Controversial themes have long been a component of memorable film. These particular films touch on topics audiences might have typically found taboo or litigious, often dealing with ethical and social affairs. A prime example of this is the 1997 sci-fi film Gattaca. In a nutshell, Gattaca is a tale about a genetically caste era featuring modified humans and technologically reinforced discrimination. This world is no longer prejudice against class, gender, or religion but rather on DNA itself. The film serves as a warning about extremes in technological advancement and genetic engineering.
A society attempting to create utopia by genetically customizing reproduction introduces several questions regarding genetic discrimination, expectations of prophetic engineering, and human will. From the beginning, there are distinct contrasts between societal views on “in-vailds” (natural born) and “vailds” (genetically modified). It would appear in the film, that genetically enhanced beings are preferred over naturally developed humans. Genetic engineering is believed to create a superior being; a human free from supposed “genetic dispositions” including anything from premature baldness to behavior disorders.
This notion creates a division of superiority starting from birth. For example, Vincent, the protagonist of the film, was a God-child; his younger brother Anton, one the other hand, was genetically crafted. During the designing phase of Anton’s genes, his parents have second thoughts about whether or not to “leave some things to chance,” but after his mother gazes toward Vincent, seeming to acknowledge his imperfections, nods in agreement to alter the embryo. It’s from this moment forth that Vincent, even from his parents perspective, is seen as defective and inferior.
His unborn sibling is “worthy of his father’s name” and quickly becomes to the family’s preference. Discrimination is not only used in personal matters such as these, but also in the workforce. Biologically engineered individuals are given the most prestigious positions, whilst those naturally born are deemed subordinate and reserved for menial work. Vincent falls victim to this bias and describes how he “belonged to a new underclass, no longer determined by social status or the color of your skin. Because his “resume was in [his] cells,” Vincent was never considered capable of success in other fields and receives an occupation as a janitor for Gattaca.
Further, in order to eliminate the possibility of a “de-gen-erate” falsifying employment, all individuals at Gattaca must undergo daily finger sticks and routine urine testing for identification purposes. Societal views often influence how others are portrayed and personified. The film shows quite clearly the cause and affect of such social norms and how, in this particular scenario, society is more divided and segregated than before genetic engineering.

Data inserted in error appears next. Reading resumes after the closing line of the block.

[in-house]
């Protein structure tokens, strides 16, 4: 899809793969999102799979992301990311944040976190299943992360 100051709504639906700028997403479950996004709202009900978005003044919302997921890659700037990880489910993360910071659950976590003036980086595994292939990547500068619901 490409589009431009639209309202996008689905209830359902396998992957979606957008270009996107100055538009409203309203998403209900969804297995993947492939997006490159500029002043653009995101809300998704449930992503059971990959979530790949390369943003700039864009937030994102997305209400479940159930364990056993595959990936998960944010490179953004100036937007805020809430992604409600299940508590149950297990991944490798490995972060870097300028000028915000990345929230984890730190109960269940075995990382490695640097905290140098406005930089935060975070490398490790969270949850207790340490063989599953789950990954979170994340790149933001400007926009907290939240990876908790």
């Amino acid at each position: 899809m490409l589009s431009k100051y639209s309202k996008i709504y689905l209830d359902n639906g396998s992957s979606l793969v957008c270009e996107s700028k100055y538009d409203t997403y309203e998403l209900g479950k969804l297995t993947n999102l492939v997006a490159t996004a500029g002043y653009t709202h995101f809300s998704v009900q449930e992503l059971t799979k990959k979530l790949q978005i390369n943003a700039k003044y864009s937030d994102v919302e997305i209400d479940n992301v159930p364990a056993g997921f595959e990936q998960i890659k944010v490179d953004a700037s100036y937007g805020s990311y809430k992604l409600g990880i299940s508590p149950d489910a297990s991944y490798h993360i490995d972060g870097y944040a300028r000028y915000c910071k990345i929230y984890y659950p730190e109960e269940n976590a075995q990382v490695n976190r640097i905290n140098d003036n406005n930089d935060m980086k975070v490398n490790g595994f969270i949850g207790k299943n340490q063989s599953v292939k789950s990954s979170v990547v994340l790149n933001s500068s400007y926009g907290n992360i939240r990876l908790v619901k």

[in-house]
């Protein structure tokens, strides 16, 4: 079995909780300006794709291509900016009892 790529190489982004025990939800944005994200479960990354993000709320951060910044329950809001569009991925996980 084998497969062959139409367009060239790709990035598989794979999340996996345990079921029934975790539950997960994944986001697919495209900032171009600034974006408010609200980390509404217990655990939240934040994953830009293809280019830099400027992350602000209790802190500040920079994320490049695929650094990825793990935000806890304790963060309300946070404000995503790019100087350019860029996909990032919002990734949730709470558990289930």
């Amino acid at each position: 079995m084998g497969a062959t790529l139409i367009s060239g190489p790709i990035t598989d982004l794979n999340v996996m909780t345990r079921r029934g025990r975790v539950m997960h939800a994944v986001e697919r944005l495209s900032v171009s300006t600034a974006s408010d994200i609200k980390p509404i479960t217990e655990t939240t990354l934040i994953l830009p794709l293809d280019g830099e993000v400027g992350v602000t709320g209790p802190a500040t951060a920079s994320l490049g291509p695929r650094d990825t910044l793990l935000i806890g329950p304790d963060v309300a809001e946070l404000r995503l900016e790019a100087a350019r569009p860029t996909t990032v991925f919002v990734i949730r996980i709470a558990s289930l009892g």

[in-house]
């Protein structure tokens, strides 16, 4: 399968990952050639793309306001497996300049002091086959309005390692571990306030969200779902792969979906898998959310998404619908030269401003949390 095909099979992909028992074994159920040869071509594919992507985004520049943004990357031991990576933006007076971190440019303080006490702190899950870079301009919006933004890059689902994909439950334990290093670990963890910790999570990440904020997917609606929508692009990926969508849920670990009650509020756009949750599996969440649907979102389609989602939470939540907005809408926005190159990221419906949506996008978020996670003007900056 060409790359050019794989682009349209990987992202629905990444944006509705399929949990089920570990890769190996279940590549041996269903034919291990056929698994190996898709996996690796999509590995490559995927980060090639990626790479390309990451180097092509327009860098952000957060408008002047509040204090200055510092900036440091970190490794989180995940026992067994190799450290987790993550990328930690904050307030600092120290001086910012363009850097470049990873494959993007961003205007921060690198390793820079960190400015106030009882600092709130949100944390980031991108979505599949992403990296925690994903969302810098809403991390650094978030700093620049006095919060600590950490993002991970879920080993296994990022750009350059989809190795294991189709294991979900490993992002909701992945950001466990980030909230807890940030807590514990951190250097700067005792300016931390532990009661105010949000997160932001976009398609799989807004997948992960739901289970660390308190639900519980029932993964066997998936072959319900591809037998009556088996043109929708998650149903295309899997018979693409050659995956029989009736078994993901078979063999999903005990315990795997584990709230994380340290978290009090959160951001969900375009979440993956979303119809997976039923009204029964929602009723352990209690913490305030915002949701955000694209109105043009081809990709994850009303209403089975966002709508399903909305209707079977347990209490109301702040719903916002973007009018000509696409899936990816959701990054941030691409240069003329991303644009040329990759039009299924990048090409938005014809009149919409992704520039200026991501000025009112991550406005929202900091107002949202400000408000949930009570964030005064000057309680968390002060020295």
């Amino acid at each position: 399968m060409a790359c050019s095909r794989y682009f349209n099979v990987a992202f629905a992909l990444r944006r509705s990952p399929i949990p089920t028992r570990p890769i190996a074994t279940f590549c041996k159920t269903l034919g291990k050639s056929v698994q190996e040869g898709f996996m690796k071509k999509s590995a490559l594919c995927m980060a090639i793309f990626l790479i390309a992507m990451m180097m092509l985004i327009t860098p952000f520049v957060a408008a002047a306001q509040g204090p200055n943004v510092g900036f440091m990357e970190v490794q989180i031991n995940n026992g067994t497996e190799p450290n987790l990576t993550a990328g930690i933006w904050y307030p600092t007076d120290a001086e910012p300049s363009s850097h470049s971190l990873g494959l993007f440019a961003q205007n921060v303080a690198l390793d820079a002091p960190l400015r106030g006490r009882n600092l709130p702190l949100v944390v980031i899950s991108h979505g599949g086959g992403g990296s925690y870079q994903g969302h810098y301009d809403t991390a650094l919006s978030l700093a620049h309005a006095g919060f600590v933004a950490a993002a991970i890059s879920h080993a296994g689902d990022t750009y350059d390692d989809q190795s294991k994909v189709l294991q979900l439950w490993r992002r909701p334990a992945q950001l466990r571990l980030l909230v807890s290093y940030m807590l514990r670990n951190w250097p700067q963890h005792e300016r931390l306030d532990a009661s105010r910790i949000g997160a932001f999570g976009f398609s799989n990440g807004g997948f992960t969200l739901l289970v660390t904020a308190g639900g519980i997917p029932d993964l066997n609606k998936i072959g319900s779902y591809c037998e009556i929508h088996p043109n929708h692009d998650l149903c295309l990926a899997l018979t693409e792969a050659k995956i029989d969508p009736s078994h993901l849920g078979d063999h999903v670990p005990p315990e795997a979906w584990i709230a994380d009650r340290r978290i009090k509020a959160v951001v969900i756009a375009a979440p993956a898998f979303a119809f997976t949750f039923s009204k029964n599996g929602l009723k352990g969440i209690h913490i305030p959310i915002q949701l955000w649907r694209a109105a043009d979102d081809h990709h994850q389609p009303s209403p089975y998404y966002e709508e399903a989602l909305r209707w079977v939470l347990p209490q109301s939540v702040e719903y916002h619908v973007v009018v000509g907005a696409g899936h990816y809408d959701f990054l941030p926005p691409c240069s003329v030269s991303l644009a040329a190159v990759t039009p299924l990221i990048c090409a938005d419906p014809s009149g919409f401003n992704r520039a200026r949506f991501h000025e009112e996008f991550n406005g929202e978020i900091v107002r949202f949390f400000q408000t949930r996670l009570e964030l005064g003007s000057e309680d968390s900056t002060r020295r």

Undoubtedly, determined by their genetic perfection, one would be forced to believe that valids are incapable of fault. It was, therefore, surprising to be introduced to Jerome, a highly praised Valid, whose living in secret to hide that he has been paralyzed. By giving Jerome an impairment, the film is able to establish that even “for the genetically superior, success [may be] easier to attain but is by no mean guaranteed. ” At the same time, it’s thought that in-valids are not qualified to become successful.
Viewers settle on this belief when Vincent’s father proclaims “the only way [Vincent is] going to see the inside of a spaceship is if [he’s] cleaning it. ” Yet despite his genetic prophecy, and after Jerome barters his identity, Vincent becomes a triumphant engineer, later invited to lead a mission to Titan. If genetics no longer contribute to successes, what factor must drive accomplishment? Throughout Vincent’s endeavor, he remains persistent and determined to reach his goals, no matter the cost.
Vincent goes as far to “dispose of as much loose skin, fingernails and hairs as possible, to limit how much of [his] in-valid self [would be] left in the valid world. ” In another instance,Vincent travels with Irene, a female co-worker, when she insists that he accompany her for a surprise. Despite being blinded without contacts, Vincent risks crossing a dark busy roadway after Irene. In this moment, Vincent is again willing to venture into great depths to protect his identity and to pursue his dreams.
Human will, especially in Vincent’s case, affirms stronger than genetics. Vincent is able to overcome discrimination and deceive Gattaca administrators, convincing them of his greatness. He receives validation when his director compliments his hard work saying, “Not one error in a million keystrokes. Phenomenal. It’s right that someone like you is taking us to Titan. ” Again, the film argues on behalf of human nature; people are whom they desire to be. Certainly the creators of Gattaca had our generation in mind when developing the concept for this film.
Technologies, such as gene editing, are no longer a vision of the distant future, but rather a stronghold on present society. As humans, we are constantly looking for the passage to perfection. Persistently hunting ways to modify different aspects of our lives, rather that be cosmetically, intellectually, or genetically. But what really makes one individual more flawless than another? Is it the way we are assembled? Or perhaps it’s the way we develop. Either way, as the movie implied, “There’s no gene for fate. “